The Double-Ending Listing Agent in a Bidding War
Now, that’s UNFAIR.
As you know, we have a “hot market” in Toronto this Spring.
Bob secures a listing from Winnifred. An evaluation is conducted, and the agents in his office think the property should sell in the range of $1.1 million.
So, the natural reaction would be to list this property at $1.2 million and get it sold.
But, Bob is not really content with that approach and the commission it will generate. He wants to “work this listing”. Bob convinces Winnifred to list at $870,000. She is concerned about listing so low, since she has been convinced that her property is worth $1.1 million. Bob tells her, if she receives an offer that low she can just refuse to sign it, and then there’s no problem (or at least, so he says).
Bob wants enough time to host a “public open house”. The agents from his own office already know about the property and the other agents who work the area know about it from the MLS.
Bob hosts two open houses over Saturday and Sunday.
He gets two interested potential buyers who don’t have their own agents. He immediately signs them up to a Buyer Representation Agreement offering to:
- Provide them with the inside track to the seller
- Reduce his commission, if they deal with him
Mistakenly, they think that they are better off with Bob than anyone else since they will be on the inside track with him.
What’s wrong with this picture?
Bob does know that Winnifred wants $1.1 million for her house.
Bob suggests that his buyer clients offer something over $1.0 million because the value of the other properties on the street will support that. All in all 30 bids are generated including two from Bob.
Bob’s first client, Mary was attracted to the property because she thought it would go for $870,000 or less. Her best offer is prepared at $920,000.
Jim follows Bob’s lead. He offers $1.0 million for the property.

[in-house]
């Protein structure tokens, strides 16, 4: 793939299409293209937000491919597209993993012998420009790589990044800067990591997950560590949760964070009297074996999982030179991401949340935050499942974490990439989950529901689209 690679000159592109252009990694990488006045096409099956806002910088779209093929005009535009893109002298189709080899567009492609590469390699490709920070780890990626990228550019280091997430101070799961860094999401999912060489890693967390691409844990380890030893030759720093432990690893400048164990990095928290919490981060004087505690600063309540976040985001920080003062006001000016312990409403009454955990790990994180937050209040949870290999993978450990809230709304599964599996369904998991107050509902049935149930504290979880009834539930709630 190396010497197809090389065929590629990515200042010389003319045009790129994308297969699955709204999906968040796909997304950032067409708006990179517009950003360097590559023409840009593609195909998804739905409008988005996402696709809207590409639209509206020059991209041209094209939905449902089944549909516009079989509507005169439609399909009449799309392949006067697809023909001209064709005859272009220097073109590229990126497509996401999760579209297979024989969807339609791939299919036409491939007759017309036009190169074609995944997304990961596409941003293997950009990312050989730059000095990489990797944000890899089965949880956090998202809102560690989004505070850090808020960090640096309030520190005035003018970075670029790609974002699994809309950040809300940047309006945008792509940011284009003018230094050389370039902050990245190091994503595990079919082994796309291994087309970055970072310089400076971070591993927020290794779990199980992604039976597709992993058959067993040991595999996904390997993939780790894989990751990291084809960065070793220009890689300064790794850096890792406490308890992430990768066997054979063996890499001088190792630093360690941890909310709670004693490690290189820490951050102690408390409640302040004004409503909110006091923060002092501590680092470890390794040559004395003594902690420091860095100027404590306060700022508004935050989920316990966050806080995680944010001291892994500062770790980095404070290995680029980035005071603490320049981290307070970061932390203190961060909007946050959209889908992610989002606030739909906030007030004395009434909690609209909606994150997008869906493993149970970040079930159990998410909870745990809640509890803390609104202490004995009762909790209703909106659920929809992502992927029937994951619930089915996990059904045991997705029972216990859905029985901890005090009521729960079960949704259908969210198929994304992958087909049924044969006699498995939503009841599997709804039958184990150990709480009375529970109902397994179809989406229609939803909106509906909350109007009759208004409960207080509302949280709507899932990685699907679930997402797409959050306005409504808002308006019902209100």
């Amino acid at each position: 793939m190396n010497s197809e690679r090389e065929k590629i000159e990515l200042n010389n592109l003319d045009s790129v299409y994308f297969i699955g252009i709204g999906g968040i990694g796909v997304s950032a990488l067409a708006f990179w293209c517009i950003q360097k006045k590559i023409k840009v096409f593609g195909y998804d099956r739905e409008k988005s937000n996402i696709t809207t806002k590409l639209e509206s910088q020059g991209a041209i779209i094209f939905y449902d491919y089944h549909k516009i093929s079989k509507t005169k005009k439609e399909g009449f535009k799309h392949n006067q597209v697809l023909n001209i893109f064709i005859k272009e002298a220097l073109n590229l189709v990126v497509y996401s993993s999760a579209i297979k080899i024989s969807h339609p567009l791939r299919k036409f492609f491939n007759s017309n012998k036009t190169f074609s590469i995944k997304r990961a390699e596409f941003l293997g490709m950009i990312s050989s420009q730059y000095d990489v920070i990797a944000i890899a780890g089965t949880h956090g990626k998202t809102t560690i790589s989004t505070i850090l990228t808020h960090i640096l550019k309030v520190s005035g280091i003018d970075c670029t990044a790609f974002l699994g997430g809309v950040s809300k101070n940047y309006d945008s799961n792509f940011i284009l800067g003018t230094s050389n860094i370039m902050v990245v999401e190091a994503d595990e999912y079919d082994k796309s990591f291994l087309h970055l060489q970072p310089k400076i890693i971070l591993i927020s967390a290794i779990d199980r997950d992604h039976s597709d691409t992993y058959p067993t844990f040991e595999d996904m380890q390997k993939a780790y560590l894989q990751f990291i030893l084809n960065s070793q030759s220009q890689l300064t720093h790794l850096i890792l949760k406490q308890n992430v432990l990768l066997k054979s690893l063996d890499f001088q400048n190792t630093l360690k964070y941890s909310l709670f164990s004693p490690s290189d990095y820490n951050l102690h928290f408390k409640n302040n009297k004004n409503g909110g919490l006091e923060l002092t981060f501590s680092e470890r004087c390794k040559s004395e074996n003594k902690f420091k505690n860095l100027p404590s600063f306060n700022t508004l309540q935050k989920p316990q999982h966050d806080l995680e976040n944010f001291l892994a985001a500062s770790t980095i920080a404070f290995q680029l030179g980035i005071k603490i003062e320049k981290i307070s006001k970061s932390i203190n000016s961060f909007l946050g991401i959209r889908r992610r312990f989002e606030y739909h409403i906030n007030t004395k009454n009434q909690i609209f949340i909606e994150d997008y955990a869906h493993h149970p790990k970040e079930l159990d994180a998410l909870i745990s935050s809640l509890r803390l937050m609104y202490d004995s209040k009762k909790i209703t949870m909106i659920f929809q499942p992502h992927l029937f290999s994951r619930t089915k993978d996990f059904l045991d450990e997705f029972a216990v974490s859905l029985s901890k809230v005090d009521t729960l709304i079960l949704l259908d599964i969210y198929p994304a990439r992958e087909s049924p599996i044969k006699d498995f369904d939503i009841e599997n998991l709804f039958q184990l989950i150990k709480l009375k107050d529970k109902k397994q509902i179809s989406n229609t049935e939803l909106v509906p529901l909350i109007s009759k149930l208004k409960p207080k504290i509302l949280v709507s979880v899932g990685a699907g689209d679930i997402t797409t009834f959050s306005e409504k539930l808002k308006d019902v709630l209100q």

Bob “stages” the presentations himself. He comments negatively about closing dates, and the deposit for several of the other bids. The top offer is $1,050,000. He tells Jim to up his bid, if he wants the property. He guesses that the top bid could go to $1,070,000, so he presses Jim to increase.
Jim again follows Bob’s lead. He attempts to offer $1,070,000 million for the property.
Bob appreciates that the bids will be close. He tells Jim “….you know that I cannot tell you what the other bids are…”. BUT, HE FROWNS, looks down over his glasses and says “…do you really want this property?”
Jim goes to $1,071,000 and he is the high bidder.
Frank, whose client submitted the $1,070,000 bid, is furious. The other 28 bidders go away.
So, what does this mean? Winnifred sold her $1.1 million property about $30,000 short of the mark.
Frank won’t participate in any of Bob’s future “staged presentations”. Jim is happy, he got the house.
Bob is happy, he got the commission from Winnifred for selling, the commission from Jim for buying and a new client, Mary. Mary was signed up to a 12 month contract, meaning that Bob will receive the commission if she buys anything in the next year.
What happened to some of the other agents in Bob’s office? They refused to participate. They knew that they either had to work with Bob or go home. So, they waited for the next deal. And, this may be why Winnifred lost out on that last $30,000.
But, the next day, the headlines read: “House Sells for $200,000 over Asking!”
As an industry, we do need some better rules, some fairness in the bidding war process.
Brian Madigan LL.B., Broker